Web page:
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Paradoxes of Desegregation

African American Struggles for Educational Equity in Charleston, South Carolina, 1926-1972

R. Scott Baker



Published: Jul 31 2006




OA Ebook



The inclusion of this book in the Open Carolina collection is made possible by the generous funding of

An eye-opening investigation into local evasions of school integration

In this provocative appraisal of desegregation in South Carolina, R. Scott Baker contends that half a century after the Brown decision we still know surprisingly little about the new system of public education that replaced segregated caste arrangements in the South. Much has been written about the most dramatic battles for black access to southern schools, but Baker examines the rational and durable evasions that authorities institutionalized in response to African American demands for educational opportunity.

A case study of southern evasions, Paradoxes of Desegregation documents the new educational order that grew out of decades of conflict between African American civil rights activists and South Carolina's political leadership. During the 1940s, Baker shows, a combination of black activism on a local level and NAACP litigation forced state officials to increase funding for black education. This early phase of the struggle in turn accelerated the development of institutions that cultivated a new generation of grass roots leaders.

Baker demonstrates that white resistance to integration did not commence or crystallize after Brown. Instead, beginning in the 1940s, authorities in South Carolina institutionalized an exclusionary system of standardized testing that, according to Baker, exploited African Americans' educational disadvantages, limited access to white schools, and confined black South Carolinians to separate institutions. As massive resistance to desegregation collapsed in the late 1950s, officials in other southern states followed South Carolina's lead, adopting testing policies that continue to govern the region's educational system.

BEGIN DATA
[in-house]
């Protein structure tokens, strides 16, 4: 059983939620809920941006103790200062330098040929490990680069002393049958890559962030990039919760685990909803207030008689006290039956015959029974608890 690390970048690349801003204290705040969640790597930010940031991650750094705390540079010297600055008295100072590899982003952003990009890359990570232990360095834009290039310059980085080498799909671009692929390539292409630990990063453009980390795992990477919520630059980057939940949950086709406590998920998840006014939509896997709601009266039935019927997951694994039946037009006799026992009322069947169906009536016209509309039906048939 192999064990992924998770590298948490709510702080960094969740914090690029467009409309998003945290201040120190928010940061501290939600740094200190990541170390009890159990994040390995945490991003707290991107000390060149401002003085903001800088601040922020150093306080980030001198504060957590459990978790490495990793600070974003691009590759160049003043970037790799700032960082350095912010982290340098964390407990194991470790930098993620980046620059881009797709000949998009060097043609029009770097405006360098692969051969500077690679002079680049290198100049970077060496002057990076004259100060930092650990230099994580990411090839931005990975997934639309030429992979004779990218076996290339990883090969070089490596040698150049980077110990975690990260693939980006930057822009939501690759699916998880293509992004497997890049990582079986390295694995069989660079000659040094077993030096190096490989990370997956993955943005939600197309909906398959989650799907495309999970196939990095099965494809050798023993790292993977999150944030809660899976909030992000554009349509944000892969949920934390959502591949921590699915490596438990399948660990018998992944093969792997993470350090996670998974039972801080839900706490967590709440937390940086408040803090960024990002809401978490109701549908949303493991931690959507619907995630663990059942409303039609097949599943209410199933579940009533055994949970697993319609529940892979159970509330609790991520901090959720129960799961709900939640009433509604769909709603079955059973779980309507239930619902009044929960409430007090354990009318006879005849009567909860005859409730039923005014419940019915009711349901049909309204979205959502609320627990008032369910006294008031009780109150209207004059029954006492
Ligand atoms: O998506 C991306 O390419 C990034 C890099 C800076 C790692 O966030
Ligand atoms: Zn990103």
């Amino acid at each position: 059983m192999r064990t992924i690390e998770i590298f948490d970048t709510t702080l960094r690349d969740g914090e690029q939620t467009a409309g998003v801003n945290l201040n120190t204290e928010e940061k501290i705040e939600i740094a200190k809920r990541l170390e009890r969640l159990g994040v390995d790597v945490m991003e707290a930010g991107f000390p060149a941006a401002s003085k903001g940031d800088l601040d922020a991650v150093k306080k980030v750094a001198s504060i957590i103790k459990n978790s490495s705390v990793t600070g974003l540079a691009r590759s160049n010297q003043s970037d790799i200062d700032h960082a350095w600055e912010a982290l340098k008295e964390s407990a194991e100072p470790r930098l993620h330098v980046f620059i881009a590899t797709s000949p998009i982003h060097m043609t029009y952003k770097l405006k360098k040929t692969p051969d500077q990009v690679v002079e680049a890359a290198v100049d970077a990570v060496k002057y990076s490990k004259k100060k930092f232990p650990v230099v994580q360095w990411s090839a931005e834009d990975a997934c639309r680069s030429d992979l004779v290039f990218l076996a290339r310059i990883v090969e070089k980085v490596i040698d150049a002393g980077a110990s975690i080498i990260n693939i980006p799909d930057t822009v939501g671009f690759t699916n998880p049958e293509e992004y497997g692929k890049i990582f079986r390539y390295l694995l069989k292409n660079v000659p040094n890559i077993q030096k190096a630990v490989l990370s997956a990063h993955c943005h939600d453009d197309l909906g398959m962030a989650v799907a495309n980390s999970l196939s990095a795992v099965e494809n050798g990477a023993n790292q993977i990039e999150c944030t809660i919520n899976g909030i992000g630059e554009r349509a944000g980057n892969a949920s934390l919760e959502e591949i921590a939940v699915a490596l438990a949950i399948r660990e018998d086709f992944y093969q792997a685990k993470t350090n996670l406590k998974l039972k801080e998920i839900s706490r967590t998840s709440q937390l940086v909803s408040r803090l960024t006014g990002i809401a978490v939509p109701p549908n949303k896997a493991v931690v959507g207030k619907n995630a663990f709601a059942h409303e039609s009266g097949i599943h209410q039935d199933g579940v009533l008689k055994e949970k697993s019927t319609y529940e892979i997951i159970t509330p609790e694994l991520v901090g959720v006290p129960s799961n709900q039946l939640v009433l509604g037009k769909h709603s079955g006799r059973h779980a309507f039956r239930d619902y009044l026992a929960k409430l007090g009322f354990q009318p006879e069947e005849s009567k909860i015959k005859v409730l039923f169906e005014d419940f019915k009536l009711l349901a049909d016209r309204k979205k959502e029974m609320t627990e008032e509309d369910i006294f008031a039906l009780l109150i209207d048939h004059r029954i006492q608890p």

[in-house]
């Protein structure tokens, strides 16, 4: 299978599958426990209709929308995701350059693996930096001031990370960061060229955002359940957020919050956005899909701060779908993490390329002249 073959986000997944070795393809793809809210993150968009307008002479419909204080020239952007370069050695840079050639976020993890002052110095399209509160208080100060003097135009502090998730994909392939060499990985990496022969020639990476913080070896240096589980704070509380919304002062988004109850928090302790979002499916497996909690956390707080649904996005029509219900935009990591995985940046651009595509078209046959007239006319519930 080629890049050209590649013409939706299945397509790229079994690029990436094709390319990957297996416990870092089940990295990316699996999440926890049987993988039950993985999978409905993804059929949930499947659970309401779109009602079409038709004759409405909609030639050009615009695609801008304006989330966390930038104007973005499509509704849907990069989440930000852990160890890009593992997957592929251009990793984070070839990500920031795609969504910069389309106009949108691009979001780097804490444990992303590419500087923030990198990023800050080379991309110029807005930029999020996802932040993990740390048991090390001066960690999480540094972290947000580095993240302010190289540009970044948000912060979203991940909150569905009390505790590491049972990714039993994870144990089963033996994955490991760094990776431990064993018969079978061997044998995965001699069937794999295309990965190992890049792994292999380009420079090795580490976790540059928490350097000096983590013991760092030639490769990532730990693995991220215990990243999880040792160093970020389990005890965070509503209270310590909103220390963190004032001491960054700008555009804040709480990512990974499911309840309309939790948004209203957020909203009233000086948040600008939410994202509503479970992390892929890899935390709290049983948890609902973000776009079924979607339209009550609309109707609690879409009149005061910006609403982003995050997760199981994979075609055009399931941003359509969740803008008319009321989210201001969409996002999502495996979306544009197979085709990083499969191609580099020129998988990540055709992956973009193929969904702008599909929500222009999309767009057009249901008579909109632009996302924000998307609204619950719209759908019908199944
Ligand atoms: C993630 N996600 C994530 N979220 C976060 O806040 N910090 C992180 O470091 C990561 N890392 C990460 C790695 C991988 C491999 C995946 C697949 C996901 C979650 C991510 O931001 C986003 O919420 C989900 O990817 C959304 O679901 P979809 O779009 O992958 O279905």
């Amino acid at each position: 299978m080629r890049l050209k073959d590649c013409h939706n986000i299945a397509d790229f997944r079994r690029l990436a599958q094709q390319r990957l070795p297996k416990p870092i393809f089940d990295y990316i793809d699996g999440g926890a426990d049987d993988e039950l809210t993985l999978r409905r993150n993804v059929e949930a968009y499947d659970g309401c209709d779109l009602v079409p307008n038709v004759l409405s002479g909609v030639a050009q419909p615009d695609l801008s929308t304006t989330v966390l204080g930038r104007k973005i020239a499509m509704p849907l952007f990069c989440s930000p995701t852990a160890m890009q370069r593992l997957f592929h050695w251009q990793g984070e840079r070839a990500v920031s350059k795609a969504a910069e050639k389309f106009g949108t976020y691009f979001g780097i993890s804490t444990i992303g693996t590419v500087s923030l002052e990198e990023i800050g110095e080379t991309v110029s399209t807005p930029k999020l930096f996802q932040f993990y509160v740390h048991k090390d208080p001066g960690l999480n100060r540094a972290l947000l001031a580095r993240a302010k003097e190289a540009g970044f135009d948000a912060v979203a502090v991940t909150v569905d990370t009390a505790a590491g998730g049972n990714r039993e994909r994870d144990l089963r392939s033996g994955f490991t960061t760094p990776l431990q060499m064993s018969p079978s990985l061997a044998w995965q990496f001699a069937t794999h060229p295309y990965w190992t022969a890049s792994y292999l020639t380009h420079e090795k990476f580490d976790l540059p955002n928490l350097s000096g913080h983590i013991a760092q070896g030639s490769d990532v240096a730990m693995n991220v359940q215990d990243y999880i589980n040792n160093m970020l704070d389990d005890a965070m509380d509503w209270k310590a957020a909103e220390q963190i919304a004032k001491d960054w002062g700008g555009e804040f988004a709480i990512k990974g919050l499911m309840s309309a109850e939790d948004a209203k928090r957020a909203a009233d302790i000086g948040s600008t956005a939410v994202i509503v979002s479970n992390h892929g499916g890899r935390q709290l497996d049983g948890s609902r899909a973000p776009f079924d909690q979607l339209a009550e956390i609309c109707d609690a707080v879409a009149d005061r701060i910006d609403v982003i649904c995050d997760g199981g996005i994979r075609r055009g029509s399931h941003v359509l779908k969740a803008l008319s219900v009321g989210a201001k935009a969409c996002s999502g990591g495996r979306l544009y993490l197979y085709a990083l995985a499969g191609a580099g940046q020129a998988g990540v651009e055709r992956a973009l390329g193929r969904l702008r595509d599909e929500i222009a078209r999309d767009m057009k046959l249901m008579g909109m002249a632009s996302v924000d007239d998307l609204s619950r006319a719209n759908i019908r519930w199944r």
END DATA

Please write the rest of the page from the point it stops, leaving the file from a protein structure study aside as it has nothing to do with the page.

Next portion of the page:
Paradoxes of Desegregation brings much needed historical perspective to contemporary debates about the landmark federal education law, No Child Left Behind. Baker analyzes decades of historical evidence related to high-stakes testing and concludes that desegregation, while a triumph for advantaged blacks, has paradoxically been a tragedy for most African Americans.

R. Scott Baker is an associate professor of education at Wake Forest University. A former high school teacher and literacy coordinator, he lives in Lewisville, North Carolina.

"Paradoxes of Desegregation brings fresh insight to the struggle that unfolded around education in South Carolina, demonstrating its formative role in shaping the possibilities and limitations of the civil rights movement in the Palmetto State. Scott Baker offers a textured analyses of the African American challenge to unequal schools and the parallel efforts of white policymakers to resist and contain black access to public education. At the heart of the book is a compelling account of a movement that grew from the aspirations of black communities against the backdrop of major shifts in the social, economic, and political landscape of South Carolina and the nation from the Depression to the mid-1970s. This is a history that explains much about what changed, what failed to change, and why. It is a stunning achievement."—Patricia Sullivan, author of Days of Hope: Race and Democracy in the New Deal Era and editor of Freedom Writer: Virginia Foster Durr, Letters from the Civil Rights Years

"R. Scott Baker's case study of desegregation of public education in Charleston gives much needed support to the reality of white supremacy as institutional, long-lived and not always masked in hoods. This is especially important in the twenty-first century as attempts are made to minimize discussion of the extent to which power holders will and did go to resist change."—Millicent Ellison Brown, associate professor of history, North Carolina A&T State University

A Choice Outstanding Academic Title
Honorable Mention, the 2007 History of Education Society Book Award

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